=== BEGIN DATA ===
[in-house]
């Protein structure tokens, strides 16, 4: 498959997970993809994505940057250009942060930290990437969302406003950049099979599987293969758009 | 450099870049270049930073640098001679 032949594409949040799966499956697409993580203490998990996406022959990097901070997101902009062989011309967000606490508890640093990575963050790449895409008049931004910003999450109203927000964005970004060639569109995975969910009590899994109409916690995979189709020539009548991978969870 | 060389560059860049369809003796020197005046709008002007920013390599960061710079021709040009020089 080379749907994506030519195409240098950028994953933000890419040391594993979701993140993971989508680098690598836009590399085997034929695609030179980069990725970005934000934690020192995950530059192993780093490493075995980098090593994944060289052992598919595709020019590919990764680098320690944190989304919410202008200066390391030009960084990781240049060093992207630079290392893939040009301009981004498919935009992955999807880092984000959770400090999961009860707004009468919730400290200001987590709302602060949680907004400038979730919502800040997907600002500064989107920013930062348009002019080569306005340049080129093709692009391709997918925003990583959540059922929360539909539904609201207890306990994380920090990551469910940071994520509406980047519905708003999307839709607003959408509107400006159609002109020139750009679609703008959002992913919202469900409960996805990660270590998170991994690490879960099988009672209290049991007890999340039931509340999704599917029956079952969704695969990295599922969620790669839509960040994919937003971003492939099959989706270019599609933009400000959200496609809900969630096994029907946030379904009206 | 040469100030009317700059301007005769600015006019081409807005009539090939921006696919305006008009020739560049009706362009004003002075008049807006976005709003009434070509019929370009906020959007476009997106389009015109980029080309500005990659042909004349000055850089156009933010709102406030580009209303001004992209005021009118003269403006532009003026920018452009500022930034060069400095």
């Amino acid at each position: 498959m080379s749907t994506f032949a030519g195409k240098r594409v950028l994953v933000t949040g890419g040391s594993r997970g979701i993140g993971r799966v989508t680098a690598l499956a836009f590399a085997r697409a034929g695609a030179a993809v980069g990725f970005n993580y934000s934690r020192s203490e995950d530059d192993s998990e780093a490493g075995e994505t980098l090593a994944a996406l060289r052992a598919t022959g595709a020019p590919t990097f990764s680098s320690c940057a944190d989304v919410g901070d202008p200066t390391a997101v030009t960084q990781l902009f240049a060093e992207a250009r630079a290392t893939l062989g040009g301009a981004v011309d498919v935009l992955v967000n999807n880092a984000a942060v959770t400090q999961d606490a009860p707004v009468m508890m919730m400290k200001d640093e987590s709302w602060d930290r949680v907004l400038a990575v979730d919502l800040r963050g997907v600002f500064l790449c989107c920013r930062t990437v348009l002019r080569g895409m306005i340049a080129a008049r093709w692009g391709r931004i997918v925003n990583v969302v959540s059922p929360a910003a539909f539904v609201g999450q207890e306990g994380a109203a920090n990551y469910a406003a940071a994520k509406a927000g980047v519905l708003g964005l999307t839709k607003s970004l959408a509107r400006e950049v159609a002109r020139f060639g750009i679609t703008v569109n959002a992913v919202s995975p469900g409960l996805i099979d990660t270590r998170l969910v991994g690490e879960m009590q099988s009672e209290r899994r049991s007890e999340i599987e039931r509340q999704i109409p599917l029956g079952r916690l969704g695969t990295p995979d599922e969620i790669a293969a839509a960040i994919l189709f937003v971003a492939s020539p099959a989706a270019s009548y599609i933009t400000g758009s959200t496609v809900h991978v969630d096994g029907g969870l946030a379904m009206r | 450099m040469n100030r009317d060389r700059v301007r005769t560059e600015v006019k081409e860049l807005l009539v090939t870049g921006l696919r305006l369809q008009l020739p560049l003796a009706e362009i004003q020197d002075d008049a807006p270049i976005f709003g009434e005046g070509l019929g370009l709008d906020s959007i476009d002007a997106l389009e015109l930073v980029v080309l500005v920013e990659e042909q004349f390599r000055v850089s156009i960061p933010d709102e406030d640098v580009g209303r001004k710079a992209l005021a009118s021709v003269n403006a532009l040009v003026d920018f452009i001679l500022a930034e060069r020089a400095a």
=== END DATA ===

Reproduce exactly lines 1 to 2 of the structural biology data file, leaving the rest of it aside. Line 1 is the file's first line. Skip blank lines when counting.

[in-house]
């Protein structure tokens, strides 16, 4: 498959997970993809994505940057250009942060930290990437969302406003950049099979599987293969758009 | 450099870049270049930073640098001679 032949594409949040799966499956697409993580203490998990996406022959990097901070997101902009062989011309967000606490508890640093990575963050790449895409008049931004910003999450109203927000964005970004060639569109995975969910009590899994109409916690995979189709020539009548991978969870 | 060389560059860049369809003796020197005046709008002007920013390599960061710079021709040009020089 080379749907994506030519195409240098950028994953933000890419040391594993979701993140993971989508680098690598836009590399085997034929695609030179980069990725970005934000934690020192995950530059192993780093490493075995980098090593994944060289052992598919595709020019590919990764680098320690944190989304919410202008200066390391030009960084990781240049060093992207630079290392893939040009301009981004498919935009992955999807880092984000959770400090999961009860707004009468919730400290200001987590709302602060949680907004400038979730919502800040997907600002500064989107920013930062348009002019080569306005340049080129093709692009391709997918925003990583959540059922929360539909539904609201207890306990994380920090990551469910940071994520509406980047519905708003999307839709607003959408509107400006159609002109020139750009679609703008959002992913919202469900409960996805990660270590998170991994690490879960099988009672209290049991007890999340039931509340999704599917029956079952969704695969990295599922969620790669839509960040994919937003971003492939099959989706270019599609933009400000959200496609809900969630096994029907946030379904009206 | 040469100030009317700059301007005769600015006019081409807005009539090939921006696919305006008009020739560049009706362009004003002075008049807006976005709003009434070509019929370009906020959007476009997106389009015109980029080309500005990659042909004349000055850089156009933010709102406030580009209303001004992209005021009118003269403006532009003026920018452009500022930034060069400095």